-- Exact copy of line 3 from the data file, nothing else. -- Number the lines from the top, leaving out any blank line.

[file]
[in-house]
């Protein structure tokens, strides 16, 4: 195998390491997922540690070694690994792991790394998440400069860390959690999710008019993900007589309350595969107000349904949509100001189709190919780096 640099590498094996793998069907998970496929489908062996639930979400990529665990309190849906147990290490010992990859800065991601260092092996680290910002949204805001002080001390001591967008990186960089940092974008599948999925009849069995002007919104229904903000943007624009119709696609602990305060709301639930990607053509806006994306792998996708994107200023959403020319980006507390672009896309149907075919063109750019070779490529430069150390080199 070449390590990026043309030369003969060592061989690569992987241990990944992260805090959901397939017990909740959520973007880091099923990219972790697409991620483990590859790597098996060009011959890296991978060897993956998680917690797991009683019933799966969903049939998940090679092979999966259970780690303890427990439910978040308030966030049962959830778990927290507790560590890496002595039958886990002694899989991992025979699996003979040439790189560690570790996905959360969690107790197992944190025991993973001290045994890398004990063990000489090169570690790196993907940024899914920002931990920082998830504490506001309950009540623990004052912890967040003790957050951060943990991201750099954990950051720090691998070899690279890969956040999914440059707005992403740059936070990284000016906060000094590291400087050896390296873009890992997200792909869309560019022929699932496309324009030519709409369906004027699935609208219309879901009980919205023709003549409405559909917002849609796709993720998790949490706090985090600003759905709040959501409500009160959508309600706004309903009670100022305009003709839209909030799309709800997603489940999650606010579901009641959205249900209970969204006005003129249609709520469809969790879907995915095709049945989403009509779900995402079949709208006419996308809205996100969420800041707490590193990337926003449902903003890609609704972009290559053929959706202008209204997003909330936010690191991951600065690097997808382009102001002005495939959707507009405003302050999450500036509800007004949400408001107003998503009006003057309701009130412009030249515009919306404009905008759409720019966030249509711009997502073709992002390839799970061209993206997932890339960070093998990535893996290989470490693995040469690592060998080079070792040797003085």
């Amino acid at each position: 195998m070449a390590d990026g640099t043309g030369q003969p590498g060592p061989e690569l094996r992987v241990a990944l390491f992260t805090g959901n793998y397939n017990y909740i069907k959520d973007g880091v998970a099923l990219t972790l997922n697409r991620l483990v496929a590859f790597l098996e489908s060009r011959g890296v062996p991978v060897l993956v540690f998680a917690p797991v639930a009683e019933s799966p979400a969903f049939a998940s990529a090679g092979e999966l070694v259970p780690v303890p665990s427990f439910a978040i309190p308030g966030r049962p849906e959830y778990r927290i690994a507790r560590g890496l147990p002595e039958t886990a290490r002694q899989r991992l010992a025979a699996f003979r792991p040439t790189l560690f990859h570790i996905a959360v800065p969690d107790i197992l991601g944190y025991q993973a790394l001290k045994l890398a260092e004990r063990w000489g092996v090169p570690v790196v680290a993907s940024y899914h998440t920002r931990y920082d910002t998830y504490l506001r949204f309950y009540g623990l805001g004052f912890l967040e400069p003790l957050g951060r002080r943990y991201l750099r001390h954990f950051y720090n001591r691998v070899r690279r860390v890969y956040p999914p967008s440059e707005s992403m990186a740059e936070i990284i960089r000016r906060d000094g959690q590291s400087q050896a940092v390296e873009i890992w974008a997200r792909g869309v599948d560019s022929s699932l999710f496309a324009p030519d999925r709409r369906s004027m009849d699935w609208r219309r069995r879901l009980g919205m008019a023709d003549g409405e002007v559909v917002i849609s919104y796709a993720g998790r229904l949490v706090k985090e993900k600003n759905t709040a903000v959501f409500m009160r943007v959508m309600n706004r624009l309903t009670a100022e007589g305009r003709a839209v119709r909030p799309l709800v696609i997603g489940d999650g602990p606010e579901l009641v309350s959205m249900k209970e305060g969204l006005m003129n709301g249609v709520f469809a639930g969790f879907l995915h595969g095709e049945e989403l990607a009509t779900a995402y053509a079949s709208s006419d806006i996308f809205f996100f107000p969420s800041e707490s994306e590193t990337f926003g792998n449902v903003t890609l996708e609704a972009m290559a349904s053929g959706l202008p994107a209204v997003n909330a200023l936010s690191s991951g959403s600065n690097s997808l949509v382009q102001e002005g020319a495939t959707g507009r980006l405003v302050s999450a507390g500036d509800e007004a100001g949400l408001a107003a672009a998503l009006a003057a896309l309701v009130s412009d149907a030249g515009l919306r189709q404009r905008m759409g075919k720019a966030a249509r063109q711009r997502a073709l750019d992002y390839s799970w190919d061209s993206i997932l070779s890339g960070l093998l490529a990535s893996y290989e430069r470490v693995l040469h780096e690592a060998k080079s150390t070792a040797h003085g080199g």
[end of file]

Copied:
């Amino acid at each position: 195998m070449a390590d990026g640099t043309g030369q003969p590498g060592p061989e690569l094996r992987v241990a990944l390491f992260t805090g959901n793998y397939n017990y909740i069907k959520d973007g880091v998970a099923l990219t972790l997922n697409r991620l483990v496929a590859f790597l098996e489908s060009r011959g890296v062996p991978v060897l993956v540690f998680a917690p797991v639930a009683e019933s799966p979400a969903f049939a998940s990529a090679g092979e999966l070694v259970p780690v303890p665990s427990f439910a978040i309190p308030g966030r049962p849906e959830y778990r927290i690994a507790r560590g890496l147990p002595e039958t886990a290490r002694q899989r991992l010992a025979a699996f003979r792991p040439t790189l560690f990859h570790i996905a959360v800065p969690d107790i197992l991601g944190y025991q993973a790394l001290k045994l890398a260092e004990r063990w000489g092996v090169p570690v790196v680290a993907s940024y899914h998440t920002r931990y920082d910002t998830y504490l506001r949204f309950y009540g623990l805001g004052f912890l967040e400069p003790l957050g951060r002080r943990y991201l750099r001390h954990f950051y720090n001591r691998v070899r690279r860390v890969y956040p999914p967008s440059e707005s992403m990186a740059e936070i990284i960089r000016r906060d000094g959690q590291s400087q050896a940092v390296e873009i890992w974008a997200r792909g869309v599948d560019s022929s699932l999710f496309a324009p030519d999925r709409r369906s004027m009849d699935w609208r219309r069995r879901l009980g919205m008019a023709d003549g409405e002007v559909v917002i849609s919104y796709a993720g998790r229904l949490v706090k985090e993900k600003n759905t709040a903000v959501f409500m009160r943007v959508m309600n706004r624009l309903t009670a100022e007589g305009r003709a839209v119709r909030p799309l709800v696609i997603g489940d999650g602990p606010e579901l009641v309350s959205m249900k209970e305060g969204l006005m003129n709301g249609v709520f469809a639930g969790f879907l995915h595969g095709e049945e989403l990607a009509t779900a995402y053509a079949s709208s006419d806006i996308f809205f996100f107000p969420s800041e707490s994306e590193t990337f926003g792998n449902v903003t890609l996708e609704a972009m290559a349904s053929g959706l202008p994107a209204v997003n909330a200023l936010s690191s991951g959403s600065n690097s997808l949509v382009q102001e002005g020319a495939t959707g507009r980006l405003v302050s999450a507390g500036d509800e007004a100001g949400l408001a107003a672009a998503l009006a003057a896309l309701v009130s412009d149907a030249g515009l919306r189709q404009r905008m759409g075919k720019a966030a249509r063109q711009r997502a073709l750019d992002y390839s799970w190919d061209s993206i997932l070779s890339g960070l093998l490529a990535s893996y290989e430069r470490v693995l040469h780096e690592a060998k080079s150390t070792a040797h003085g080199g």